Case report

In March 2012, a 70-year-old woman received renal transplantation and started taking prednisone, everolimus, and cyclosporine as immunosuppressive regimen. Nine months after renal transplantation, she underwent percutaneous mechanical aortic valve implantation and was started on warfarin. In June 2014 she developed diabetes mellitus. In January 2016, she developed extensive erythema and livedo reticularis with palpable subcutaneous painful nodules in both legs and, few weeks later, she also developed a skin ulcer in her right leg that gradually expanded (Figure 1). The ulcer was initially treated with surgical debridement and vacuum-assisted closure (VAC) therapy. At this time, the main laboratory tests showed an estimated glomerular filtration rate (eGFR; CKD-EPI) of 28 mL/min per 1.73 m2, serum PTH levels 329 pg/mL, corrected serum calcium levels 10.4 mg/dL, serum phosphate 3.8 mg/dL, and C-reactive protein levels 110.6 mg/L (reference range, <5 mg/L). To shed light on the nature of the skin lesion, a skin biopsy was performed in March 2016, showing features compatible with CUA, such as sub-intimal calcification and luminal obstruction of the small dermal arterioles, tissue ischemia and signs of adipocytes degeneration (Figure 2). Because anti-vitamin K agents, such as warfarin, have been associated with CUA [3], the case was discussed with the cardiac surgeon and the hypothesis to replace warfarin with direct oral anticoagulants, such as dabigatran or low-molecular weight heparin (LMWH), was evaluated. However, she was continued on warfarin because of a study conducted on patients carrying mechanical valves, showing that patients treated with dabigatran have an excess of thromboembolic and bleeding events, compared with the warfarin group [8]. Another reason was the lack of data on the chronic use of LMWH in patients with prosthetic valves, with indications for short-term anticoagulation therapy only (generally for bridging while vitamin K antagonists therapy is being initiated or temporarily discontinued) [9].

Because of the unavailability of STS at that time (off-label indication) and in consideration of the secondary hyperparathyroidism (SHPT), it was decided to start treatment with oral cinacalcet (30 mg/day) and intravenous pamidronate (Aredia® 30 mg a week for five weeks), according to what reported by the scheme of Monney et al. [10] and Floege et al. [11]. However, cinacalcet was soon discontinued due to the appearance of nausea and vomiting (common side effects of cinacalcet therapy), while treatment with pamidronate only partially reduced the pain and the extent of the ulcer. Then, in July 2016, intravenous STS treatment was started at a dose of 12.5 g two times a week, monitoring arterial blood gas and blood pressure [3]. One month after starting therapy with STS a significant reduction in pain was subjectively reported by the patient. Hence, the administration of STS was increased from two to three times a week. Four months after the beginning of the therapy with STS, a complete healing of the ulcer was documented (Figure 3). Notable side effects of STS were nausea, vomiting, metabolic acidosis, hypotension, hypocalcaemia, QT prolongation, and volume overload [3]. During STS treatment the main clinical and biochemical parameters did not change; in particular, the acid-base balance remained unchanged, while there was a significant reduction in both C-reactive protein levels (from 110.6 to 3.5 mg/L) and white blood cell count (from 13,600 to 7,530 per mm3) (Table 1). During treatment with STS, blood glucose and glycated hemoglobin levels did not require special changes in the diabetes mellitus therapy. In fact, fasting plasma glucose levels were always <130 mg/dl (v. n. 60-110 mg/dl) and those of glycated hemoglobin ranged from 38-57 mmol/mol (v. n. 20-42 mmol/mol). The treatment for diabetes mellitus was based on the use of a mixture of insulin lispro solution, a rapid-acting blood glucose-lowering agent, and insulin lispro protamine suspension, an intermediate-acting blood glucose-lowering agent (Humalog® Mix 50/50™). Also, no significant electrocardiographic changes were noticed during STS therapy. Although the patient reported nausea and vomiting during the first two months of therapy, these side effects were never considered by her or by the attending physicians so severe to require STS suspension and were easily controlled with the use of antiemetics. Currently, the patient has no clinical signs of disease activity.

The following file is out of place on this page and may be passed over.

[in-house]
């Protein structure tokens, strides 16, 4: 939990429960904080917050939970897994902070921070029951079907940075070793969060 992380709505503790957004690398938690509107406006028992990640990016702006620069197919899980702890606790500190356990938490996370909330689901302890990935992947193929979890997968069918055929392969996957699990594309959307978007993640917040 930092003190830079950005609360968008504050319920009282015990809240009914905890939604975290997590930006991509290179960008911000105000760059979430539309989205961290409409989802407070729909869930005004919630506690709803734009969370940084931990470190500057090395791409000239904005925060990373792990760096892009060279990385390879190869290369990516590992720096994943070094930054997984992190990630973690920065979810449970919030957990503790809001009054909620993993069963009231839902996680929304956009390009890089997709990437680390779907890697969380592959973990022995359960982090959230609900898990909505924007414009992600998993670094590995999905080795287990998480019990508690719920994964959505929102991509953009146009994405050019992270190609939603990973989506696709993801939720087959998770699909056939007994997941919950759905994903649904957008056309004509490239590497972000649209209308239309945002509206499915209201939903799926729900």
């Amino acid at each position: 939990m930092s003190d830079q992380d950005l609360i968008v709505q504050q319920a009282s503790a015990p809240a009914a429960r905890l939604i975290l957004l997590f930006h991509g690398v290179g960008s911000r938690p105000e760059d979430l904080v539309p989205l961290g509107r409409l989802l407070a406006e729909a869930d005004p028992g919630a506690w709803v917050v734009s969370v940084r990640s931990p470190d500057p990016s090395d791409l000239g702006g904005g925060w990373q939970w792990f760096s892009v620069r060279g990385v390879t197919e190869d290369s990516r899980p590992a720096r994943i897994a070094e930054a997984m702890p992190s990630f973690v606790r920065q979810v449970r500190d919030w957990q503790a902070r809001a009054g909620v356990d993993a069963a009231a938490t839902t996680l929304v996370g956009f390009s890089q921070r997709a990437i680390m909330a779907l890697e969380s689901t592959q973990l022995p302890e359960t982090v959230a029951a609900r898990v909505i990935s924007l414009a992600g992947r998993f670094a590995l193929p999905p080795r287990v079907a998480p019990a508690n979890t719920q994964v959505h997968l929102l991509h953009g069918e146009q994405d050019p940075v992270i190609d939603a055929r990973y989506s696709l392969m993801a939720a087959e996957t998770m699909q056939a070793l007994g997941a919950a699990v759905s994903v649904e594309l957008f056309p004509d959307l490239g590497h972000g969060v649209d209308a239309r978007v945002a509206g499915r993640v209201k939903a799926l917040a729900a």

Although typically associated with ESRD, the diagnosis of calciphylaxis must be considered even when treating renal transplant recipient. The early detection of CUA enabled us to treat the problem in the best possible way, including the removal of risk factors for the CUA, multimodal treatment with wound care, VAC therapy, pamidronate, and STS. In the treatment of CUA, one of the main steps is to try to correct its potential risk factors.

In our clinical case, SHPT and warfarin therapy were the 2 identified modifiable risk factor associated with CUA [3, 5]. In order to correct the SHPT without increasing the calcium and phosphate balance, we tried administering cinacalcet, that in Italy can be prescribed in renal transplanted patients with SHPT and hypercalcemia. Although CUA has been more commonly associated adynamic rather than high bone turnover disease [12], we decided to start cinacalcet therapy because, according to K/DOQI guidelines [13], our patient had markedly elevated serum parathyroid hormone and calcium, a condition that contraindicated the use of vitamin D or vitamin D analogues (which increase the risk of hypercalcemia), and because their use has been associated by some authors with CUA [3, 5]. In contrast, in a recently published post hoc analysis of the EVOLVE trial, treatment of SHPT with cinacalcet was associated with a 69-75% reduction in the risk of CUA [11]. Unfortunately, cinacalcet was stopped after a few days of treatment due to the onset of nausea and vomiting. The other modifiable factor in our patient was represented by warfarin therapy [3]. Knowing the strong association between warfarin and CUA, we investigated the hypothesis of replacing warfarin with a new oral anticoagulant such as dabigatran or low-molecular weight heparin (LMWH). However, the cardiac surgeon advised against its use because a study conducted on patients carrying mechanical valves showed that patients treated with dabigatran have an excess of thromboembolic and bleeding events as compared with the warfarin group [8]. Similarly, the replacement of warfarin with LMWH was excluded as these are only indicated in patients with prosthetic valves for short-term therapy, generally for bridging while vitamin K antagonists therapy is being initiated or temporarily discontinued [9].